Workshop on Reviewable and Auditable Pervasive Systems  (WRAPS)

UbiComp 2021  ·  Virtual  ·  Date TBC  ·  Contact

This workshop will bring together a range of perspectives into how we can better audit and understand the complex, sociotechnical systems that increasingly pervade our world.

From tools for data capture and retrieval, technical/ethical/legal challenges, and early ideas on concepts of relevance – we are calling for submissions that help further our understanding of how pervasive systems can be built to be reviewable and auditable, helping to bring about more transparent, trustworthy, and accountable technologies.

This workshop is organised by the Compliant and Accountable Systems Group (University of Cambridge) and the Realising Accountable Intelligent Systems (RAInS) project.

Important Dates

  • Paper submission - June 15 (Extended to June 22)
  • Notifications - July 15
  • Camera Ready Due - July 23
  • Workshop Date - TBD

All deadlines are 23:59 AoE.


About

Emerging technologies (e.g. IoT, AR/VR, AI/ML, etc.) are increasingly being deployed in new and innovative ways – be it in our homes, vehicles, or public spaces. Such technolgies have the potential to bring a wide range of benefits, blending advanced functionality with the physical environment. However, they also have the potential to drive real-world consequences through decisions, interactions, or actuations, and there is a real risk that their use can lead to harms, such as physical injuries, financial loss, or even death. These concerns appear ever-more prevalent, as a growing sense of distrust has led to calls for more transparency and accountability surrounding the development and use of emerging technologies.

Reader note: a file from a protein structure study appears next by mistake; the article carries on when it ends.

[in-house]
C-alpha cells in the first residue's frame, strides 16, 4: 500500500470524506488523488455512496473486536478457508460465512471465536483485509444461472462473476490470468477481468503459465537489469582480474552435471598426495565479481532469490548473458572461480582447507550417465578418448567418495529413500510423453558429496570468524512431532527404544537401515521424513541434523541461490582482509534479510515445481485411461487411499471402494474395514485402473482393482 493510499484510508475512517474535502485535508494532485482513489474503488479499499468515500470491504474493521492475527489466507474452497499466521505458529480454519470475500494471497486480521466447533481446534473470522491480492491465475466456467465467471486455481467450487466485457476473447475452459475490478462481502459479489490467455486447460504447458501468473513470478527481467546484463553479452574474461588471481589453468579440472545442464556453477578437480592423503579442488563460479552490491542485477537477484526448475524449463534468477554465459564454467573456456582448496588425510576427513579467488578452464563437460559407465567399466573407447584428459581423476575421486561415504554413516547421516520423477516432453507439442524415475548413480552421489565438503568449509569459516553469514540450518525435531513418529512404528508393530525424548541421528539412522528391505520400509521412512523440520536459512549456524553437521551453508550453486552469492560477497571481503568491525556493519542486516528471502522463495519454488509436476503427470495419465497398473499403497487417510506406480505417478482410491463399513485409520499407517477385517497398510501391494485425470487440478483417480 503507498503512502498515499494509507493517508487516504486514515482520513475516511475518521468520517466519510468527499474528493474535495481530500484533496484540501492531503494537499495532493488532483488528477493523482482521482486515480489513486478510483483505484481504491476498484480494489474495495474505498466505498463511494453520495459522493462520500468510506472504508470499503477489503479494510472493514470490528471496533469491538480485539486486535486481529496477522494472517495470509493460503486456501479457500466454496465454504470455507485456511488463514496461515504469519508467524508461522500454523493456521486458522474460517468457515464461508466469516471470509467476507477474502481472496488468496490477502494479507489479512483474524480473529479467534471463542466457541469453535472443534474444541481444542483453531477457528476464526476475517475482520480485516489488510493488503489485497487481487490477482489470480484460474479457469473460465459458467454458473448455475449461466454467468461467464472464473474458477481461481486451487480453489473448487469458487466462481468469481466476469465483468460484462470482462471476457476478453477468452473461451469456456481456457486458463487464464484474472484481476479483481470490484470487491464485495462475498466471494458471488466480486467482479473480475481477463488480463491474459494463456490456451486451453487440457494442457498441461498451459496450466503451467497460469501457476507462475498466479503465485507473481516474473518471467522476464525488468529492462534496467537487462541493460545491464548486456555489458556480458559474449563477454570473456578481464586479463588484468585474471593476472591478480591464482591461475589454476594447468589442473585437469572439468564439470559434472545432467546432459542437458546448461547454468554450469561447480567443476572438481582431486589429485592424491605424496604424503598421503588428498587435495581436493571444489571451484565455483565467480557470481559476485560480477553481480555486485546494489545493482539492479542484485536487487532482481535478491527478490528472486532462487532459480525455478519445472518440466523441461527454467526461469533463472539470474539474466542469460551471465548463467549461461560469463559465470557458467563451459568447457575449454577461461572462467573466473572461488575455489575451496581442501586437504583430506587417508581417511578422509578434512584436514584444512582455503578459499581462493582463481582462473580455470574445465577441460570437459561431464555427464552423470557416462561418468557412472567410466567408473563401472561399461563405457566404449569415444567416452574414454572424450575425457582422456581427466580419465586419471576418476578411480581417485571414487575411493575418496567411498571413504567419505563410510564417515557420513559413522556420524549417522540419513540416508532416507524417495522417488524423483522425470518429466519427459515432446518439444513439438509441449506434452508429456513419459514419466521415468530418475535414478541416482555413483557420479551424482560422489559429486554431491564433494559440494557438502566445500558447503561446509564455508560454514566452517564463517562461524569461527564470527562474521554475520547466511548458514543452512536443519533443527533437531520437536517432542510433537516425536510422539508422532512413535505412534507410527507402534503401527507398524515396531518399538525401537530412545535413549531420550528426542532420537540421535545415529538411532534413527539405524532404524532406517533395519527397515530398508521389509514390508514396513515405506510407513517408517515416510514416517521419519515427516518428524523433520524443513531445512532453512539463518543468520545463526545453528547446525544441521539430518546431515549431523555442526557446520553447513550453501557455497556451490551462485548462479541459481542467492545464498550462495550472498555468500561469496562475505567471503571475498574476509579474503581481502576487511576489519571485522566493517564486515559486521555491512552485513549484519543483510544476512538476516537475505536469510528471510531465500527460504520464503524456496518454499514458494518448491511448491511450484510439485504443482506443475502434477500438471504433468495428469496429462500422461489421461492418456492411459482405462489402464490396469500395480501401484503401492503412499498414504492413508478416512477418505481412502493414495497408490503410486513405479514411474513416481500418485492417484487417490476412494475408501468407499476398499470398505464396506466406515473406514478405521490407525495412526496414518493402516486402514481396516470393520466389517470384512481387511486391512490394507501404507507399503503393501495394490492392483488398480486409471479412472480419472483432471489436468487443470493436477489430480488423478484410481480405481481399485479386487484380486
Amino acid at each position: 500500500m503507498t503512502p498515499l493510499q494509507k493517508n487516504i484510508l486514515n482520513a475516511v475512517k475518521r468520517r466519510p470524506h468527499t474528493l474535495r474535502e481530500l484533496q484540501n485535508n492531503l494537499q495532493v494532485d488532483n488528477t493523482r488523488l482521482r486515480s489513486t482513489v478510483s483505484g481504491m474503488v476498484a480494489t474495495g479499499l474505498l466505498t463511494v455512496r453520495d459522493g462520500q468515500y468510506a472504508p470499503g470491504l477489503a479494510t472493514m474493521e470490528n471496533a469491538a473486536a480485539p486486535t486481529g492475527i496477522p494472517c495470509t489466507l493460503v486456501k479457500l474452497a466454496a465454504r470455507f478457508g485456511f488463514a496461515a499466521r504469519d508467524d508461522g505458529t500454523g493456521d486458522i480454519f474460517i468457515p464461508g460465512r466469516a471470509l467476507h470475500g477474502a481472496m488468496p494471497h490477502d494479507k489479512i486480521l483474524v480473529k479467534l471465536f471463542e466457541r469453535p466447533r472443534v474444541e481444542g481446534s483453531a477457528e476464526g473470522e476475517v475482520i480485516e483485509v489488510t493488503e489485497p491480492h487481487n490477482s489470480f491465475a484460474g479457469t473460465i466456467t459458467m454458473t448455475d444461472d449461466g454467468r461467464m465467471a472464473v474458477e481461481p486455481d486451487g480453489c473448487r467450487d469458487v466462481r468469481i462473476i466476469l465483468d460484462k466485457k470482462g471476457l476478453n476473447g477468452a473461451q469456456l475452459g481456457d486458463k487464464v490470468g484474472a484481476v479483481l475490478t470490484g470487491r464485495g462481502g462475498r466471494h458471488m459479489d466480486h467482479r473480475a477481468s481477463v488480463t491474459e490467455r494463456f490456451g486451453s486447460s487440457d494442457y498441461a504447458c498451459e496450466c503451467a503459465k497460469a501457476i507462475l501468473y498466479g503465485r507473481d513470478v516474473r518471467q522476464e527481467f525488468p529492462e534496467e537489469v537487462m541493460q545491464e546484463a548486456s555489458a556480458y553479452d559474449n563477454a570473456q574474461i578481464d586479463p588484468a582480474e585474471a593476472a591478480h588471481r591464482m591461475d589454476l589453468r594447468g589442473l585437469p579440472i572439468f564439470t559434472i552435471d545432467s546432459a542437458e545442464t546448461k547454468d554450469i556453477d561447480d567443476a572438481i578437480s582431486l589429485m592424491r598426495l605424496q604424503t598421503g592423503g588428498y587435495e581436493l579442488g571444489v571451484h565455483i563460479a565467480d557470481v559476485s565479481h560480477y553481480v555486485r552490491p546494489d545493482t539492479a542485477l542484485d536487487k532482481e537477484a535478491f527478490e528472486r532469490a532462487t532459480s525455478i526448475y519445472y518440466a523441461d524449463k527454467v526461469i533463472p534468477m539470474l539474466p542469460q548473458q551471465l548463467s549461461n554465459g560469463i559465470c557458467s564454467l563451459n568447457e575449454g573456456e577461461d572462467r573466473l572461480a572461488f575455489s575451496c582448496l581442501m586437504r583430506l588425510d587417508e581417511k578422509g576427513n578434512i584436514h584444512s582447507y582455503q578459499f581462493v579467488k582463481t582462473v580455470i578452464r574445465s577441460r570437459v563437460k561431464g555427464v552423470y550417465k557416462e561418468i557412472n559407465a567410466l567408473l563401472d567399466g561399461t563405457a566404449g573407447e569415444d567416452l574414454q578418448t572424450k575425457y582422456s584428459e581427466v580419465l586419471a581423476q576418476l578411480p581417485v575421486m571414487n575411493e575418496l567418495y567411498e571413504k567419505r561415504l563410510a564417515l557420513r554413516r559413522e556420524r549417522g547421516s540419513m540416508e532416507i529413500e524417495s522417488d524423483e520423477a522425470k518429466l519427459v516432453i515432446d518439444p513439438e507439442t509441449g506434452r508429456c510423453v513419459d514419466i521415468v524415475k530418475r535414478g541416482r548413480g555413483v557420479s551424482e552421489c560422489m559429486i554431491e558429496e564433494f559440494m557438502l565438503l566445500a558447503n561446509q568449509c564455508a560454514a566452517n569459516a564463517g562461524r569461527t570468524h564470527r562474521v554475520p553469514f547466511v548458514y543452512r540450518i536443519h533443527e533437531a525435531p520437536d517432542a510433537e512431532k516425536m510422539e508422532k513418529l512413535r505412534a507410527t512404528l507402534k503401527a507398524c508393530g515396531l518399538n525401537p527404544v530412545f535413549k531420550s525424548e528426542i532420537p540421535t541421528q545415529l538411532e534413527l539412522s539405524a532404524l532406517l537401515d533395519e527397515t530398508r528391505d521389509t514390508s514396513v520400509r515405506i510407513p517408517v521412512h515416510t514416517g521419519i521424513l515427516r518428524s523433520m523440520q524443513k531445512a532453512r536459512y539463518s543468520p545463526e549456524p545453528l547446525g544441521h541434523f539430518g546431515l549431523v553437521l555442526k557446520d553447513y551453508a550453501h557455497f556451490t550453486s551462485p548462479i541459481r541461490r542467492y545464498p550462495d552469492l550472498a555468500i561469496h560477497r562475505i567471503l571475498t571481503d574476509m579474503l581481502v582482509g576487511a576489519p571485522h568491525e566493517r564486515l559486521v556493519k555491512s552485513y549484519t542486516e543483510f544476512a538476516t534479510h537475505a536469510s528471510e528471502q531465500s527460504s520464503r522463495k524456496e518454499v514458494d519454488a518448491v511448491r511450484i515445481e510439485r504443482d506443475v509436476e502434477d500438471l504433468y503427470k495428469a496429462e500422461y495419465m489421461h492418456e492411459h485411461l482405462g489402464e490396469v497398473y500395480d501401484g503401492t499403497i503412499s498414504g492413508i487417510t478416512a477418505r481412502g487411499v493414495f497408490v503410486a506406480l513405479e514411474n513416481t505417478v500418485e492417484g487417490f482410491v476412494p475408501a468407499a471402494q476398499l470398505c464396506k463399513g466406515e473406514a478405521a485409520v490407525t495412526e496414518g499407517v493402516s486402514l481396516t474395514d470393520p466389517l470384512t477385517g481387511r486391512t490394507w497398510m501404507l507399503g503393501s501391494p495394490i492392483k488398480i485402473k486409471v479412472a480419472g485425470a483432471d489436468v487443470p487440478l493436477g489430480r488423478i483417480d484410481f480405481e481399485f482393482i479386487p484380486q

A range of things can—and often do—go wrong, be they technical failure, user error, or otherwise. As such, means for the ability to review, understand and act upon the inner workings of how these systems are built/developed and used are crucial to being able to determine the cause of failures, prevent re-occurrences, and/or to identify parties at fault. Yet, despite the wider landscape of societal and legal pressures for record keeping and increased accountability (e.g. GDPR and CCPA), implementing transparency measures face a range of challenges.

This calls for different thinking into how we can better understand (interpret) the emerging technologies that pervade our world. As such, this workshop aims to explore new ideas into the nascent topic, collating some of the outstanding challenges and potential solutions to implementing more meaningful transparency throughout pervasive systems. We look to bring together experts from a range of disciplines, including those of technical, legal, and design-oriented backgrounds.

Submission Details

We invite papers of varying length from 2 to 6 pages (excluding refs) using the ACM sigconf template. Submissions can be made via PCS at https://new.precisionconference.com/submissions.

Accepted papers will be published in the UbiComp/ISWC 2021 adjunct proceedings, which will be included in the ACM Digital Library. All submissions will be peer reviewed, and should be properly anonymised.